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U.S. Weekly Jobless Claims Rise To Nearly Nine-Month High

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First-time claims for U.S. unemployment benefits saw another modest increase in the week ended August 6th, according to a report released by the Labor Department on Thursday.

The report showed initial jobless claims rose to 262,000, an increase of 14,000 from the previous week's revised level of 248,000.

Economists had expected jobless claims to inch up to 263,000 from the 260,000 originally reported for the previous week.

With the increase, jobless claims reached their highest level since hitting 265,000 in the week ended November 13, 2021.

"Weakening labor market dynamics lend upside risk to claims in the weeks ahead," said Oren Klachkin, Lead U.S. Economist at Oxford Economics.

He added, "However, we don't anticipate a sharp increase in joblessness given that labor demand continues to outpace supply and the economy remains on a positive, albeit modest, growth trajectory."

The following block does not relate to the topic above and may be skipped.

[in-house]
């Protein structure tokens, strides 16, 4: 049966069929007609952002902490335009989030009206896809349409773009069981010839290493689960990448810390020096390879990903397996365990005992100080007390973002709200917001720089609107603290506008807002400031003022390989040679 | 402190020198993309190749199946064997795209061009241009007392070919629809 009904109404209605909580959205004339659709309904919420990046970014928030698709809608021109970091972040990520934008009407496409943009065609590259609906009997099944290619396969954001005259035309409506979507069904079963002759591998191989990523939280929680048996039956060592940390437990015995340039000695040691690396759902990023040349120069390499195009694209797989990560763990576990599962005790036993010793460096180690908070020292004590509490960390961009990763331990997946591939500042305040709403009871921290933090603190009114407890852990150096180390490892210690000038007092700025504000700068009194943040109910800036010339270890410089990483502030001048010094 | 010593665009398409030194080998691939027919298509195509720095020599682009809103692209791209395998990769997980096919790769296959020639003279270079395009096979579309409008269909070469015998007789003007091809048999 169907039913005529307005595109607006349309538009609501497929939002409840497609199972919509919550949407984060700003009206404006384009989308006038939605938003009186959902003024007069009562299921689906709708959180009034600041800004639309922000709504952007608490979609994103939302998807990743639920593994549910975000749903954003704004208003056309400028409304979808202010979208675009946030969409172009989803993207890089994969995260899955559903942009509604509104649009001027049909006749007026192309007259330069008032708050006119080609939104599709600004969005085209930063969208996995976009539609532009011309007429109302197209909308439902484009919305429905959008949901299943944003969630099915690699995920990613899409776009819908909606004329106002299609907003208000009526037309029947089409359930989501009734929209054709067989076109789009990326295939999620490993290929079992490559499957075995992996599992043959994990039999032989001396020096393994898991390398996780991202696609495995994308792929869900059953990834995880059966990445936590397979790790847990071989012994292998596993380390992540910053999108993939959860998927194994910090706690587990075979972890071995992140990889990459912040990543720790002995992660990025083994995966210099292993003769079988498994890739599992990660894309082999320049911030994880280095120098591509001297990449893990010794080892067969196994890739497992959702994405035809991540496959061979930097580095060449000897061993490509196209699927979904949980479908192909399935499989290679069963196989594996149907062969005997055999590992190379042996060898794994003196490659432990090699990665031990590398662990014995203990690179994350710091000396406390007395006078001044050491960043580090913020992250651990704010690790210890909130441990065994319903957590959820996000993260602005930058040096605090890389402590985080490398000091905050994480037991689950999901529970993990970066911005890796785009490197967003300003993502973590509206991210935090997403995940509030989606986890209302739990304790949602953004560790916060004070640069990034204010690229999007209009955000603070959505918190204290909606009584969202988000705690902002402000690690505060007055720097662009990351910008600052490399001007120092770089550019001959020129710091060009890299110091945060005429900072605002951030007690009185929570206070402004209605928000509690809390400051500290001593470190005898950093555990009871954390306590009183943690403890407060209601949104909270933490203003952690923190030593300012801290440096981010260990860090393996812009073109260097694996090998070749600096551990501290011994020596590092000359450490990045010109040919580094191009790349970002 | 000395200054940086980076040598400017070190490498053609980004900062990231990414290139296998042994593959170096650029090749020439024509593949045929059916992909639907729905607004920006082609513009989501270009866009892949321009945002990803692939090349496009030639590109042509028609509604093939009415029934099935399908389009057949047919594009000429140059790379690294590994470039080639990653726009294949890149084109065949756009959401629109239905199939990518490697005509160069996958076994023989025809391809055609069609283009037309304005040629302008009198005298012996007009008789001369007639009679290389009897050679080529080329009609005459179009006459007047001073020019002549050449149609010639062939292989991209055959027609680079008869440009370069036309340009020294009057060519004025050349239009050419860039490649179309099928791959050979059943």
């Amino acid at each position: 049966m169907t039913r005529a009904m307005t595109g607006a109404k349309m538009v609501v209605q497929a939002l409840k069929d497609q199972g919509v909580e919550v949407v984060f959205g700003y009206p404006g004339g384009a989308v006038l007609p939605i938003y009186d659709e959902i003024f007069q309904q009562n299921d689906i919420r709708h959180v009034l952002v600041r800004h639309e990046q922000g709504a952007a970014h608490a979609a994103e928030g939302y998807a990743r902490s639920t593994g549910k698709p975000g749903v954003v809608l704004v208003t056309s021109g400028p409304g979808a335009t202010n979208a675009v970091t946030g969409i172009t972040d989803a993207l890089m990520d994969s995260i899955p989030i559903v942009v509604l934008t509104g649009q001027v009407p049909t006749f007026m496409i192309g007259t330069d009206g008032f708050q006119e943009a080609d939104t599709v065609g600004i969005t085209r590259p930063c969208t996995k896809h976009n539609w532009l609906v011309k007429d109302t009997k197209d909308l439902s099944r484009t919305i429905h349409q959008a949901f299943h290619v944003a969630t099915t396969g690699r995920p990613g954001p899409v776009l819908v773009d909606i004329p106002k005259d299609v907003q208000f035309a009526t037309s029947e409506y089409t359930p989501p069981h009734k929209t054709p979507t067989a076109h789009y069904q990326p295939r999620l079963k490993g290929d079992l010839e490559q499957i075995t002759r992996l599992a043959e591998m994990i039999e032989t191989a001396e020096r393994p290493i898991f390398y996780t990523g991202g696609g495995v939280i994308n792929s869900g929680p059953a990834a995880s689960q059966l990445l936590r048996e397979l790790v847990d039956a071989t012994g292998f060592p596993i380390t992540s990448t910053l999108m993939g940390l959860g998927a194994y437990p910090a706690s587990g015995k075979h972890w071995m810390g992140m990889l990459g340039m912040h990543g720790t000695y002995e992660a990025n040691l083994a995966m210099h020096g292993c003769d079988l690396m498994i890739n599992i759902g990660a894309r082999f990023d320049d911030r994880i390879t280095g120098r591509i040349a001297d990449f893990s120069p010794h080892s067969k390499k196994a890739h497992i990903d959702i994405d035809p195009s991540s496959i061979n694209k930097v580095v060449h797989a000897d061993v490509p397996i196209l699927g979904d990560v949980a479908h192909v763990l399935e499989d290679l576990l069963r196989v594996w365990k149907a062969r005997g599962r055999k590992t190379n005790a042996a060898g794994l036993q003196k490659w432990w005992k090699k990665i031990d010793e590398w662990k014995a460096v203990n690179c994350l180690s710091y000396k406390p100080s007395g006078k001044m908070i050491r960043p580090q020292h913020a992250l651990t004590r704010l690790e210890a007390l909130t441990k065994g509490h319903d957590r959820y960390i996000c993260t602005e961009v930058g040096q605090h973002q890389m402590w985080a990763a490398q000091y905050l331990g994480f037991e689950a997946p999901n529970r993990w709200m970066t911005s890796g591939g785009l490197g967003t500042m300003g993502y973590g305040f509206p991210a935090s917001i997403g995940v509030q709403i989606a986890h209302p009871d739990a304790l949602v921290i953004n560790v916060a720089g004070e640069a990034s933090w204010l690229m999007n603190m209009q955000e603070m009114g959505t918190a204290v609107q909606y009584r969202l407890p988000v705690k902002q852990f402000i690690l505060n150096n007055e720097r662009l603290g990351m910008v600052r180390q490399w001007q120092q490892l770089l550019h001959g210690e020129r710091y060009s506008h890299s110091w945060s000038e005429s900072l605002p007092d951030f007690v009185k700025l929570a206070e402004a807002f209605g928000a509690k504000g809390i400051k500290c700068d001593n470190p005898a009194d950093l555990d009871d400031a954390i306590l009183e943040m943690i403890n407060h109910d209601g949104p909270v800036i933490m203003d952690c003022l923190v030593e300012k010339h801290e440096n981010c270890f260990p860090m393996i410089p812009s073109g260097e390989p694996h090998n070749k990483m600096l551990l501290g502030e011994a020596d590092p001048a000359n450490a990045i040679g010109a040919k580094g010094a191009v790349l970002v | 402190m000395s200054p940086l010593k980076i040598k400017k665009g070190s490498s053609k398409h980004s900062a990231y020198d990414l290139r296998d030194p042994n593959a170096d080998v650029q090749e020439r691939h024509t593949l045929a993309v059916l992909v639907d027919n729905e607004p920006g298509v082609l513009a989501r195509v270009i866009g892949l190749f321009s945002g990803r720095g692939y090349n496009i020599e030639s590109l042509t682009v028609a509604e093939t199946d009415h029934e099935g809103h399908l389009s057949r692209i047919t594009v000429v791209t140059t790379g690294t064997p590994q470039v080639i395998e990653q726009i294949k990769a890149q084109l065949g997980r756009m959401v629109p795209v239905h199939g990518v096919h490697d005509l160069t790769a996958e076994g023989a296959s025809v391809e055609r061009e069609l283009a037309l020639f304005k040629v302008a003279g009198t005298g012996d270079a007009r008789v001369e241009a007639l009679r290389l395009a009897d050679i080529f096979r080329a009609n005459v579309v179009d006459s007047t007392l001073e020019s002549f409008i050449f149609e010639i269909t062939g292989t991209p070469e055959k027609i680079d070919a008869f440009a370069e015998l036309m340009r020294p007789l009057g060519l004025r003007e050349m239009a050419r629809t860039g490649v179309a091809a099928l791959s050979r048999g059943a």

The Labor Department said the less volatile four-week moving average also crept up to an eight-month high of 252,000, an increase of 4,500 from the previous week's revised average of 247,500.

Continuing claims, a reading on the number of people receiving ongoing unemployment assistance, also edged up by 8,000 to 1.428 million in the week ended July 30th.

The four-week moving average of continuing claims rose to 1,399,250, an increase of 23,750 from the previous week's revised average of 1,375,500.

"Looking ahead, a tight labor market and our expectation that more workers will return to the labor force are expected to keep a lid on continued claims," Klachkin said.

Last Friday, the Labor Department released a separate report showing employment in the U.S. jumped by much more than expected in the month of July.

The report showed non-farm payroll employment spiked by 528,000 jobs in July after surging by an upwardly revised 398,000 jobs in June.

Economists had expected employment to climb by about 250,000 jobs compared to the addition of 372,000 jobs originally reported for the previous month.

With the stronger than expected job growth, the unemployment rate unexpectedly edged down to 3.5 percent July from 3.6 percent in June. The unemployment rate was expected to remain unchanged.

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